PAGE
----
New Bill Seeks to Close Loophole
On March 12, 2009, Bernard L. Madoff pleaded guilty to 11 counts of fraud, perjury, and money laundering connected with the largest Wall Street Ponzi scheme ever recorded a reported $65 billion. Madoff faces a potential prison sentence of 150 years. But since December 2008, attention has turned to David G. Friehling, Madoffs accountant Friehling was arrested on March 19, 2009, and charged with securities fraud and with aiding the investment advisor fraud committed by Madoff.
A civil case was filed by the Securities and Exchange Commission (SEC) against Friehling and his accounting firm, Friehling & Horowitz, CPAs, P.C., on March 18, 2009. The SEC alleges that Friehling (and Friehling & Horowitz) purported to audit and certify the financial statements and disclosures of Bernard L. Madoff Investment Securities LLC (BMIS) from 1991 to 2008, thereby enabling Madoffs Ponzi scheme to go undetected.
Why No AICPA Peer Review?
For the past 15 years, the firm had been telling the AICPA that it did not conduct audits (Alyssa Abkowitz, "Madoffs auditor ... doesn't audit?" CNNMoney.com, December 19, 2008).
AICPA members who are engaged in the practice of public accounting in the United States are required to be enrolled in an approved practice-monitoring program. (The AICPA' s standards do not apply to organizations that are not public accounting firms.) Oversight of audit quality is accomplished via the AICPA' s peer review program. Most state boards of accountancy also require their licensees to undergo peer review (sometimes called compliance assurance) to practice in their states. Prior to the Friehling case, New York was one of only six states that did not require accounting firms to be peer reviewed. On January 27, 2009, New York Governor David Paterson signed the first significant accountancy reform in 61 years into law. Beginning January 1, 2012, New York firms with three or more accounting professionals will be required to undergo a peer review once every three years.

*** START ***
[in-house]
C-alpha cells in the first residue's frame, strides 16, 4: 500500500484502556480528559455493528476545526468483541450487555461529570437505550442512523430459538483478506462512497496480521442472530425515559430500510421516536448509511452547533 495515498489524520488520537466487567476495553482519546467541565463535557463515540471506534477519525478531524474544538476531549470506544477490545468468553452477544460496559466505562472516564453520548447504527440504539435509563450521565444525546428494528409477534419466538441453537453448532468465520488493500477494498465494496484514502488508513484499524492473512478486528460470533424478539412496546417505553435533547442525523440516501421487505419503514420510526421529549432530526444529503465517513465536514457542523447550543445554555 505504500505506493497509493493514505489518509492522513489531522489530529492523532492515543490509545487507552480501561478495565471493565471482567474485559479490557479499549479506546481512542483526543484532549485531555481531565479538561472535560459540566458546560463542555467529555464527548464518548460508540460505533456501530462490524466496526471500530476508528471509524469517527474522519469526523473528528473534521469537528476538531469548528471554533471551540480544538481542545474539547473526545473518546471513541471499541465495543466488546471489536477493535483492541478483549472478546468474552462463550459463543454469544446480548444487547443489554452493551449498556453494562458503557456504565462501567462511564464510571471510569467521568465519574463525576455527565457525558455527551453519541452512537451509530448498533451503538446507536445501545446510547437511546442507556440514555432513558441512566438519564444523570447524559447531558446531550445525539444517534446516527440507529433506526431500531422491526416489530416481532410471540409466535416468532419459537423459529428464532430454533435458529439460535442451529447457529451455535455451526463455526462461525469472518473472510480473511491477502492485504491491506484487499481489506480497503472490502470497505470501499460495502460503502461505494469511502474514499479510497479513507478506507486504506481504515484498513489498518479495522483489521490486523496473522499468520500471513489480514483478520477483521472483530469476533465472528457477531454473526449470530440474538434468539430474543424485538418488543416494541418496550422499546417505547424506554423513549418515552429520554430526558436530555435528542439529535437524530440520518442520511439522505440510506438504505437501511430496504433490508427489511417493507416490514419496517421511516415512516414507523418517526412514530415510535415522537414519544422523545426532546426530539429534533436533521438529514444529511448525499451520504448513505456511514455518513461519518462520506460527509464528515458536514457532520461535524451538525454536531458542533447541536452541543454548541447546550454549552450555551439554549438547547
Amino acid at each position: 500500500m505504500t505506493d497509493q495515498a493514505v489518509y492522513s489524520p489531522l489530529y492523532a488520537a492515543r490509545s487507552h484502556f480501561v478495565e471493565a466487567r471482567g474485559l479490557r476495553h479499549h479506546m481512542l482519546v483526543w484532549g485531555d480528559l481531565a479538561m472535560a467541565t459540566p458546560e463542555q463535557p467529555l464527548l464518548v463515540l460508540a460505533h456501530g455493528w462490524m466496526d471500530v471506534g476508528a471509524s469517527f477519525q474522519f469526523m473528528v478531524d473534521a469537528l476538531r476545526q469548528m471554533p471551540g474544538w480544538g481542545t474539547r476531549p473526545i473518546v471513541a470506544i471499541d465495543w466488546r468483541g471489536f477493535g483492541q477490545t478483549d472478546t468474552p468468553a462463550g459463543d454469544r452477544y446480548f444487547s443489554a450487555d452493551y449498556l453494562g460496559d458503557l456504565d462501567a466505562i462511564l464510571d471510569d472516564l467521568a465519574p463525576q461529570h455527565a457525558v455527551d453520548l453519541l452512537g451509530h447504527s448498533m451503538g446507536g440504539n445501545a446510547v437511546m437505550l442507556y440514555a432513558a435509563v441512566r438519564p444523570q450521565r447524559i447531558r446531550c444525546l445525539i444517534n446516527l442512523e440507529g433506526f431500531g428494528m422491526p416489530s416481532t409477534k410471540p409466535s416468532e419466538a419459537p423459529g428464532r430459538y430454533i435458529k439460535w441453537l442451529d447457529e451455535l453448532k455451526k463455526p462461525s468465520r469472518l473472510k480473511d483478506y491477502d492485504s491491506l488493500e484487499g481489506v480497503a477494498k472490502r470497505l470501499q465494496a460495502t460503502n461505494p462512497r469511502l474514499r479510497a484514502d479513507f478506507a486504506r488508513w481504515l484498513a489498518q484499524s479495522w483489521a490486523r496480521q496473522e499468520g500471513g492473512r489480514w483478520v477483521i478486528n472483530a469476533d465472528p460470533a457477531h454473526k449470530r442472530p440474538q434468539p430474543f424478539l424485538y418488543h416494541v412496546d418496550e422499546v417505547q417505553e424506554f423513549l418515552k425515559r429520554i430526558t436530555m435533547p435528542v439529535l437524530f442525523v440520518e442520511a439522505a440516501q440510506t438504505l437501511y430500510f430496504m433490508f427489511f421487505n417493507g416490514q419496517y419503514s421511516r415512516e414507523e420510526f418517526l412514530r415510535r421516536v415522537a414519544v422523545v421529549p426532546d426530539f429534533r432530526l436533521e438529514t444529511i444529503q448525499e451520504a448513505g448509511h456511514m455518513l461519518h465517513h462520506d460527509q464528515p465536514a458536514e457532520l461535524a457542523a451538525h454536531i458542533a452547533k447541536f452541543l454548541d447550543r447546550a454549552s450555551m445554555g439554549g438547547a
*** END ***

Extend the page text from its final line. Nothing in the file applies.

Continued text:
Under the AICPA's program, auditors are monitored through mandatory peer review every three years. The focus of peer reviews is remedial and corrective rather than punitive. (The AICPA has no legal authority or federal and state regulatory power over its members. AICPA membership is not required to conduct public audits. Instead, CPAs are licensed by their state boards of accountancy.) Some 33,000 firms are enrolled in the AICPA's peer review program (Abkowitz 2008). Friehling & Horowitz was enrolled in the AICPA's peer review program, but the firm had not submitted to a review since 1993, because the firm had reported every year, in writing, that it did not perform audits (Abkowitz 2008). Since December 2008, the AICPA has been investigating the accounting firm for ethics violations related to the BMIS Ponzi scheme. On March 18, 2009, the AICPA concluded its ethics investigation of Friehling's conduct as BMIS's auditor, "resulting in expulsion from membership for failure to cooperate," according to an AICPA release.
Why No PCAOB Inspection?
Bernard Madoff was the sole owner of BMIS. He oversaw and controlled the investment advisor services and controlled the finances of the organization. On December 11, 2008, the SEC charged Madoff (and BMIS) with securities fraud related to his Ponzi scheme. Madoff and BMIS were both a broker-dealer and investment advisor registered with the SEC. But how could such a Ponzi scheme go undetected in today's regulatory environment? The Public Company Accounting Oversight Board (PCAOB) is a private-sector, nonprofit corporation created by the Sarbanes-Oxley Act of 2002 (SOX) to oversee the auditors of public companies "in order to protect the interests of investors and further the public interest in the preparation of informative, fair, and independent audit reports." If Friehling (and Friehling & Horowitz) failed to uncover the BMIS Ponzi scheme, why didn't the PCAOB question the audits of BMIS, via its inspection process, sometime after the board was established in 2003? …